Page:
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Stored 27 Years: 1963 Chevrolet Corvette

After 10 years in production, the Chevrolet Corvette was finally redesigned. The 1963 Corvettes were new from head to toe and gained the additional name of “Sting Ray” (shortened later to Stingray).  A full-time coupe would debut that year (the iconic one-year “split window”) although the convertible was equally popular with an optional hard top (like the seller’s car). This ’63 drop-top has been off the road since 1996 and the seller describes it as a “barn find”. We’re told everything works, so that must include mechanical health. Available here on eBay from Independence, Oregon, the current bid is $30,388 with an unmet reserve. But you can pick it up tomorrow for $47,000.

Sales turned north with the second generation (C2) Corvettes. 21,513 copies were delivered in 1963, with 10,919 having the drop-top feature. 5,739 convertible buyers also opted for the removable hardtop, which would include the seller’s car. It was originally painted black but was changed to dark blue before its hibernation. Chevy’s 327 cubic inch V8 was the powerplant of choice, but more than one iteration was offered and we’re not sure which one this vehicle is. But a safe bet is the basic 300 hp.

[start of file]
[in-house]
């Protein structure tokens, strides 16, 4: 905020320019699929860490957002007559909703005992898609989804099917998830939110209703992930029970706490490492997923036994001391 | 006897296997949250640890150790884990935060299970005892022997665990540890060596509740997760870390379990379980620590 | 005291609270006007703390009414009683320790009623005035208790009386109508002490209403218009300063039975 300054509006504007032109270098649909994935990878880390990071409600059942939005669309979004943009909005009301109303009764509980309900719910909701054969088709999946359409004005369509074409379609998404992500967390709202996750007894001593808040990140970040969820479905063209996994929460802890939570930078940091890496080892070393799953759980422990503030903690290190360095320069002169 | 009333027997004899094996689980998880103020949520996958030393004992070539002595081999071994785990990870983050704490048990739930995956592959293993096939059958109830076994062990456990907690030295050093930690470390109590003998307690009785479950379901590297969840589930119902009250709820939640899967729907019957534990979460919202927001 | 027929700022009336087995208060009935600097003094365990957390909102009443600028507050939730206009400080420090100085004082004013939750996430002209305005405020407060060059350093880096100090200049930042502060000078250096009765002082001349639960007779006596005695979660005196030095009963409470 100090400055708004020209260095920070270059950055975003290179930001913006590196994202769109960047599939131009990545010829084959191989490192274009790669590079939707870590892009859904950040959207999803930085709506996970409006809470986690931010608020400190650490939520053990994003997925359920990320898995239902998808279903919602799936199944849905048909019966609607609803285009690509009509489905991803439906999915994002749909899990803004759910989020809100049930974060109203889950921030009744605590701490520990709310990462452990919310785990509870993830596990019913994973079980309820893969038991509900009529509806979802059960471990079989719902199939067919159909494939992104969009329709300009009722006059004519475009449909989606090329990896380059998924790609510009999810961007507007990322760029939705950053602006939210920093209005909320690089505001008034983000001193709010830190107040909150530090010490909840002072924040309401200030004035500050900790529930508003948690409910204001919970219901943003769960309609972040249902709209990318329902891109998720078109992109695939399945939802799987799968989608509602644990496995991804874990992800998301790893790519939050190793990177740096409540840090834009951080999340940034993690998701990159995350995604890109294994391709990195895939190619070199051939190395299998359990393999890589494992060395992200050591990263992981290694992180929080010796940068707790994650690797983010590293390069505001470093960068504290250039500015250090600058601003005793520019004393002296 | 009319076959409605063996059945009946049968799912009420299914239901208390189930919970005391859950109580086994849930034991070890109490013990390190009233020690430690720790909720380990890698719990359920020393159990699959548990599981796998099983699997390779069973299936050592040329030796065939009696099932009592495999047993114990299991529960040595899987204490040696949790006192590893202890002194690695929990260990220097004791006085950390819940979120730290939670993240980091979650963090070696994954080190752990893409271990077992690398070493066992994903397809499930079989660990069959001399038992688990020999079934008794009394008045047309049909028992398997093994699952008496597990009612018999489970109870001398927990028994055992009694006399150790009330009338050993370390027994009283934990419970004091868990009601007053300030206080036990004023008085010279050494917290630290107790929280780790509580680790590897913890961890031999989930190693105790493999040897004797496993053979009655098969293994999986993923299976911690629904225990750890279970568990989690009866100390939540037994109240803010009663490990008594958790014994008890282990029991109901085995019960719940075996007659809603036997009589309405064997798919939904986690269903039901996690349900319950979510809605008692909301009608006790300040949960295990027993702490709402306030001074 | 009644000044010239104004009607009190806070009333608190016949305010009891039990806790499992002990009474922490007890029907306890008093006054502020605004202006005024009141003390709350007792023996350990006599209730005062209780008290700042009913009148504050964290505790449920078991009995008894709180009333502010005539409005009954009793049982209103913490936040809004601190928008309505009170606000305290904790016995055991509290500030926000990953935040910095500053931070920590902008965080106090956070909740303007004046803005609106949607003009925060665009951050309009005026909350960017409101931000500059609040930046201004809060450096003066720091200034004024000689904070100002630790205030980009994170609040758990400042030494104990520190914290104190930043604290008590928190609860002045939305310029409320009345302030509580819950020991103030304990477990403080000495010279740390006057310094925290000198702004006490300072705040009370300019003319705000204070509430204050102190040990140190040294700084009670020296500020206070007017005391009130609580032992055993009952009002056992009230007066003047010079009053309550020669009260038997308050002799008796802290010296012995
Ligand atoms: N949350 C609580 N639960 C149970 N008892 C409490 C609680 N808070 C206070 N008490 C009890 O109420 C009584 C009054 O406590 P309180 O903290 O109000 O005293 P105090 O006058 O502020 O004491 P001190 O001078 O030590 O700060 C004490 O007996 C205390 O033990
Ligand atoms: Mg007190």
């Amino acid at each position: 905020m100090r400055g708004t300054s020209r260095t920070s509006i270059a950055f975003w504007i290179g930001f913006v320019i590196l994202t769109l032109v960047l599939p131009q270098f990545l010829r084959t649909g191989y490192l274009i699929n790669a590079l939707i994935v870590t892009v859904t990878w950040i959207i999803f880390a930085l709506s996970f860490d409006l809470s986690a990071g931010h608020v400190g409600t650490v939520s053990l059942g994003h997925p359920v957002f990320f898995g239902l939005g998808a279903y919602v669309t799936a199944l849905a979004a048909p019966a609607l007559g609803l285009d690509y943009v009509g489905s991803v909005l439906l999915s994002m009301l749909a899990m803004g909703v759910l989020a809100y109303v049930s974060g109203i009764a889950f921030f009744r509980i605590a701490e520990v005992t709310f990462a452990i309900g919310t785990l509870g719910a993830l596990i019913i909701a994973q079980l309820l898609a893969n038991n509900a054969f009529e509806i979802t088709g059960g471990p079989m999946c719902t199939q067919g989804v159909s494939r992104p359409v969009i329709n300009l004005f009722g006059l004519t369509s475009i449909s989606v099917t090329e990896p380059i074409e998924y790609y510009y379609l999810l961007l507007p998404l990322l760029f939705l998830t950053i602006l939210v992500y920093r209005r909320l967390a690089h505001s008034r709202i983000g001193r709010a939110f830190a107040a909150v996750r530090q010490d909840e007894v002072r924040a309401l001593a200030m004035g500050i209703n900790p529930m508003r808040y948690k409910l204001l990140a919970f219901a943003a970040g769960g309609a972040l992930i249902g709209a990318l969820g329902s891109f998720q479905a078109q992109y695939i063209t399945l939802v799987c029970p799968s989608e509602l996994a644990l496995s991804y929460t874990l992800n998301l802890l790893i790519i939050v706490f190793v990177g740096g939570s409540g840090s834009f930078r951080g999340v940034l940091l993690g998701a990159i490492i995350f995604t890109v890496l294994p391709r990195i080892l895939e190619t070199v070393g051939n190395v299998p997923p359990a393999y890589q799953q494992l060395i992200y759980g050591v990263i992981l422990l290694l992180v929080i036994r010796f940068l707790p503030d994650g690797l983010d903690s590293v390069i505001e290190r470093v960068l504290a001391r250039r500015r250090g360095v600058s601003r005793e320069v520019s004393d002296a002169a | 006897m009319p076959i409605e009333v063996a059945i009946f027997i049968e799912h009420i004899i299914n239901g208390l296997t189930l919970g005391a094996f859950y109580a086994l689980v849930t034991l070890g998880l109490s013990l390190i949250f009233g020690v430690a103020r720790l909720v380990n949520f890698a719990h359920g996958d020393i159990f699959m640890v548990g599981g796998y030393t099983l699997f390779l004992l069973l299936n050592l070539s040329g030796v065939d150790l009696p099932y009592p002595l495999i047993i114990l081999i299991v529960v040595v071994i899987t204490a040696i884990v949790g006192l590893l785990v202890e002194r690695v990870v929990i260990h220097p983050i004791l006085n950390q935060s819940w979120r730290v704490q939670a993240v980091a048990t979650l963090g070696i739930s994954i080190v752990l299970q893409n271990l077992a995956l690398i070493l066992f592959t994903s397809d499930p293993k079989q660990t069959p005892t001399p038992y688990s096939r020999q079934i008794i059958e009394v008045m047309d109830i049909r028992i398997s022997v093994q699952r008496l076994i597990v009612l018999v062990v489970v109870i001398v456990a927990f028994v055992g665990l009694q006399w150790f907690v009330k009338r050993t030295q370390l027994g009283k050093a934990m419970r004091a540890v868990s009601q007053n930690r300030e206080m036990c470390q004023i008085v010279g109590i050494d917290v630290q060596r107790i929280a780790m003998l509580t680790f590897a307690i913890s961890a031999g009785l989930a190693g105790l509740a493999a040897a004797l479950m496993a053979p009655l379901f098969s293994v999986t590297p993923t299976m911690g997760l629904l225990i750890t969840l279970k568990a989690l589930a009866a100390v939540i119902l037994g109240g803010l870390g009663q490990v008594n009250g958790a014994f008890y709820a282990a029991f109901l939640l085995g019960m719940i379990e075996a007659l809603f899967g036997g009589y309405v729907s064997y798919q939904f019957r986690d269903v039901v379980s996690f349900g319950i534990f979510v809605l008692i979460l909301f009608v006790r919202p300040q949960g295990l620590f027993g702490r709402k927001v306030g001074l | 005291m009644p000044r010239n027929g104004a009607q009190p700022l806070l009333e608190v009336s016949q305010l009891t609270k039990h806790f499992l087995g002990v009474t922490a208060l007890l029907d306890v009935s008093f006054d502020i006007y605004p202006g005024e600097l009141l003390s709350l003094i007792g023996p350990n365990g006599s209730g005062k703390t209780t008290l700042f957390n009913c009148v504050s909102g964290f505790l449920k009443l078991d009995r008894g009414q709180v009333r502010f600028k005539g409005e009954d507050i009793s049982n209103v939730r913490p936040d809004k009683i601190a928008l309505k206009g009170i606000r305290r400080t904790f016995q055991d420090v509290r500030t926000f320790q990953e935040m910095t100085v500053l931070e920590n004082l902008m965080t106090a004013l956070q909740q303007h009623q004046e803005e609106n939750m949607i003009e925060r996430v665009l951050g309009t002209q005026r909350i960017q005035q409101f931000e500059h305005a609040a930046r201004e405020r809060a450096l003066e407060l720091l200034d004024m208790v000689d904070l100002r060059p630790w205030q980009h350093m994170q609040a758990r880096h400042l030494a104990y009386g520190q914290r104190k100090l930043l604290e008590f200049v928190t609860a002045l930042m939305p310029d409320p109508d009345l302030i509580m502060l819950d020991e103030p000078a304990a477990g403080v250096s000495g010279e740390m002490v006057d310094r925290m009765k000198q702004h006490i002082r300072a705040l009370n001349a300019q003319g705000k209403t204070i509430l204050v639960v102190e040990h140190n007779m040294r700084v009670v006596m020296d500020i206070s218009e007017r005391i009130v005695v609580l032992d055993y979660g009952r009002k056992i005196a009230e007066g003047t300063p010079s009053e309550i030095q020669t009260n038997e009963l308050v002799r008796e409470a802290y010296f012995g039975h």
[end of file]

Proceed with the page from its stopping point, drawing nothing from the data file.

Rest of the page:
Per the seller, this is a California “Black Plate” sports car with a 4-speed manual transmission. The engine block has been replaced, so it’s not 100% numbers matching. But we’re told it runs and drives and has a new exhaust system. This is a rust-free Corvette and the body is also Bondo-free. We wish there were better photos as none of them feature the entire vehicle. If you were looking for a C2 Corvette to drive as-is or perform a restoration on, would this Chevy fit the bill?

Comments

  1. Ed

    Well at least the body is rust and bondo free.

    Like 3
    • Terrry

      Yeah rust on fiberglass is a real bear.

      Like 1
      • King Creole

        He is talking about the frame, Mr Braniac. Rust Vette frames are a bear to repair.

        Like 5
  2. Jerry Bramlett

    This could be a nice car offered at a reasonable price, but the photos and description are so weak I can’t be certain. I’m extremely suspicious of the “everything works” claim.

    I’d budget about $5,000 worth of parts to make it roadworthy if I was a buyer. It probably needs a top, brakes, tires, trailing arm bearings, clutch, hard top weatherstripping, gauge repair, headlight motor rebuilding, wiper motor rebuilding, and God knows what else after sitting that long.

    Like 6
    • Jerry Bramlett

      This car has been auctioned on eBay at least twice before. Also, it was featured here back in November of last year.

      The seller hasn’t changed his ad text or photos significantly over the last three months. He’s convinced this Corvette is worth $45 to $50K as-is. Apparently the market is saying otherwise.

      Like 3
      • Mark McFarling